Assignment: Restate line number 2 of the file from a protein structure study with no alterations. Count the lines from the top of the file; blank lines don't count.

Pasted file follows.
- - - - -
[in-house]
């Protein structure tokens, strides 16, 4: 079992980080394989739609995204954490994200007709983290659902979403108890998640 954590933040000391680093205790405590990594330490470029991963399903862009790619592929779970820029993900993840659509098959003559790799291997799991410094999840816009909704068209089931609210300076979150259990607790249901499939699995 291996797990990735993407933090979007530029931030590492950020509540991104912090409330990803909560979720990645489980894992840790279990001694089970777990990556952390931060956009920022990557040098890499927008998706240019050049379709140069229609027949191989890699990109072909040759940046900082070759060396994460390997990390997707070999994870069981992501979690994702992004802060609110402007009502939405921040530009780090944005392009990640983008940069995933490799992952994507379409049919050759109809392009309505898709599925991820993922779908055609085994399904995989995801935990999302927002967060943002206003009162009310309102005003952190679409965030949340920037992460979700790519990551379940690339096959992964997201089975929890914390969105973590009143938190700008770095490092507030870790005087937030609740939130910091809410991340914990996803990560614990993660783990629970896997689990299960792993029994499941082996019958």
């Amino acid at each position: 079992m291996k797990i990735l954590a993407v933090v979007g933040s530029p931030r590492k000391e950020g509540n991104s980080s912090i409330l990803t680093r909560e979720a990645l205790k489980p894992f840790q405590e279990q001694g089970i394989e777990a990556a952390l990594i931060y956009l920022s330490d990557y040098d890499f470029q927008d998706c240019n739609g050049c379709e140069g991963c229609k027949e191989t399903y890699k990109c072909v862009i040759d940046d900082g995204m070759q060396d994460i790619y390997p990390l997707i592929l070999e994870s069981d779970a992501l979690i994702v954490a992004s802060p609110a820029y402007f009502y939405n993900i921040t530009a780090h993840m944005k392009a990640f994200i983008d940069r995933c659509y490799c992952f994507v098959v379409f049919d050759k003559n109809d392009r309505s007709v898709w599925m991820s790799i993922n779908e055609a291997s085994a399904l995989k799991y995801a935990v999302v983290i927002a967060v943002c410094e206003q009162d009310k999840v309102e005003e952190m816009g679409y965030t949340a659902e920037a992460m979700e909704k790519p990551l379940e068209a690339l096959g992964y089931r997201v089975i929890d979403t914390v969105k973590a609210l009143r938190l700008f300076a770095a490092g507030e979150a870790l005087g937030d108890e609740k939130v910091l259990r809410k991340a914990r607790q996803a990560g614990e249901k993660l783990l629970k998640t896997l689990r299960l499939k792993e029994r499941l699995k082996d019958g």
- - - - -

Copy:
């Protein structure tokens, strides 16, 4: 079992980080394989739609995204954490994200007709983290659902979403108890998640 954590933040000391680093205790405590990594330490470029991963399903862009790619592929779970820029993900993840659509098959003559790799291997799991410094999840816009909704068209089931609210300076979150259990607790249901499939699995 291996797990990735993407933090979007530029931030590492950020509540991104912090409330990803909560979720990645489980894992840790279990001694089970777990990556952390931060956009920022990557040098890499927008998706240019050049379709140069229609027949191989890699990109072909040759940046900082070759060396994460390997990390997707070999994870069981992501979690994702992004802060609110402007009502939405921040530009780090944005392009990640983008940069995933490799992952994507379409049919050759109809392009309505898709599925991820993922779908055609085994399904995989995801935990999302927002967060943002206003009162009310309102005003952190679409965030949340920037992460979700790519990551379940690339096959992964997201089975929890914390969105973590009143938190700008770095490092507030870790005087937030609740939130910091809410991340914990996803990560614990993660783990629970896997689990299960792993029994499941082996019958």